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re: T&F talks, SVP, Pteraichnus
Generalizations are almost always bad.
Specific matching of prints with printmakers is almost always good.
When you do match print to printmaker and you find a horizontal backbone, let
Until then, you can see my results for almost a hundred examples at:
From: "Jaime A. Headden" <firstname.lastname@example.org>
Sent: Nov 22, 2004 4:40 PM
Subject: re: T&F talks, SVP, Pteraichnus
David Peters (email@example.com) wrote:
<I wasn't one of the authors, but I corresponded with "one of the authors"
to produce the animation of the landing pterosaur. "One of the authors"
understands that tracks demonstrate that this genus/clade of pterosaurs
walked flat-footed and quadrupedal.>
My comments were about general bipedalism versus general quadrupedalism.
The "one" author I was speaking of has published on "his" theory that
pterosaurs are bipedal for the most part, and I asked around SVP for views
on "his" opinions about this NOW, though did not talk to the esteemed
doctor as I could not find him but for a fleeting moment once or twice.
Hence my reticence to name names. The name should be obvious, but I am
holding my tongue still for the sake of not offending or overstating a
position that may have changes.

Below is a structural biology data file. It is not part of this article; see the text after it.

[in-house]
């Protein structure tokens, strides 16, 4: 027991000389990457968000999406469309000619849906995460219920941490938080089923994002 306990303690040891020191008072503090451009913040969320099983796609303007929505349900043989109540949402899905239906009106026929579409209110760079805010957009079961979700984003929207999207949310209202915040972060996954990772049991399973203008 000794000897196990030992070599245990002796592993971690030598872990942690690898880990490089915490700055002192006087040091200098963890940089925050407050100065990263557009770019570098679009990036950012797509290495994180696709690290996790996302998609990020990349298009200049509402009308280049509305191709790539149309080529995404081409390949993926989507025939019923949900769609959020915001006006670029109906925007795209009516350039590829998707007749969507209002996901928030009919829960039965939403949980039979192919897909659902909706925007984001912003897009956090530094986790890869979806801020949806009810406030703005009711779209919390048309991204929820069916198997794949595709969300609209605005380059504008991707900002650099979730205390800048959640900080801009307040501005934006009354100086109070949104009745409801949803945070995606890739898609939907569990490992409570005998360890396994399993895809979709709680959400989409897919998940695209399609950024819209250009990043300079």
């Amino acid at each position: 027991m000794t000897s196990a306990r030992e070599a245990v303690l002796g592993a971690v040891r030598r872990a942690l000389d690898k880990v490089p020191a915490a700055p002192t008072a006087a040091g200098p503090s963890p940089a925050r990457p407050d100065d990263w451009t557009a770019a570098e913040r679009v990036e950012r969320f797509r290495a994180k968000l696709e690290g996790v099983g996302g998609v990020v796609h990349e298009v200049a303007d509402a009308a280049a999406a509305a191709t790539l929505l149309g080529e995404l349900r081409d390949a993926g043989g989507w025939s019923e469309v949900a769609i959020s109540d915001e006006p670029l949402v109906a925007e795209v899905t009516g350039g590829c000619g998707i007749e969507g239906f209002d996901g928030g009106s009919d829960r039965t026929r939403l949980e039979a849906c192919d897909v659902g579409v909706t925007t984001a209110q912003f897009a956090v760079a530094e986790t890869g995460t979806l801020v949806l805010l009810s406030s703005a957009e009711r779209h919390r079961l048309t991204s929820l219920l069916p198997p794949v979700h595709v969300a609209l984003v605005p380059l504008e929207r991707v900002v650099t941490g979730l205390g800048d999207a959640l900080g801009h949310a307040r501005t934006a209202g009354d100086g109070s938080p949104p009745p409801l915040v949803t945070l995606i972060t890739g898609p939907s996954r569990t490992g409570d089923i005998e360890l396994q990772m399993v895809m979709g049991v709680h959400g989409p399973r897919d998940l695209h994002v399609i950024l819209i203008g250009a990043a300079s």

The various trackways show that if posture were to be maintained
quadrupedally for most pterosaurs, and the humerus is held horizontally,
then over half the pterosaurs known would be largely horizontally oriented
with respect to the fore-aft direction of the torso. The rather large
lateral tarsals and uneven arrangement of the proximal and distal tarsal
angle, with "higher" or more proximally-positioned lateral metatarsals,
found in some taxa such as *Rhamphothynchus* imply that typical bipedal
walking would have been unconventional and the foot action splayed rather
than parasagittal, given the body's need to disribute weight over each
splayed leg for balance. The leg was splayed, I infer, via the angle of
tibia/femur and at the femoral hip joint, which positions the femur both
slightly more everted laterally and forward of the "typical" restored
position. I am saying this now and can illustrate it at length, without
publication, because the issue for me is not something I really care to
publish on, taking more of my time to study the biomechanics of feeding.
Extensive trackrecords show a coupled forelimb/hindlimb gait, or at the
least, just a forelimb gait, which is at odds with the bipedal gaint
inferred by others. A quadruped doesn't need the markers for
hindlimb-based walking that a biped does, even should the spine be
vertical (apes are a clear case of this), so there is no real reason a
vertical-sih spine would relate to "essentially" bipedal walking: weight
is still distributed over the forelimbs, and the forelimbs are given a
prominent locomotory function on the ground, belying any exagerrated
exaptation for the role of the legs in locomotion.
I hope this is clear.
Jaime A. Headden
Little steps are often the hardest to take. We are too used to making leaps
in the face of adversity, that a simple skip is so hard to do. We should all
learn to walk soft, walk small, see the world around us rather than zoom by it.
"Innocent, unbiased observation is a myth." --- P.B. Medawar (1969)
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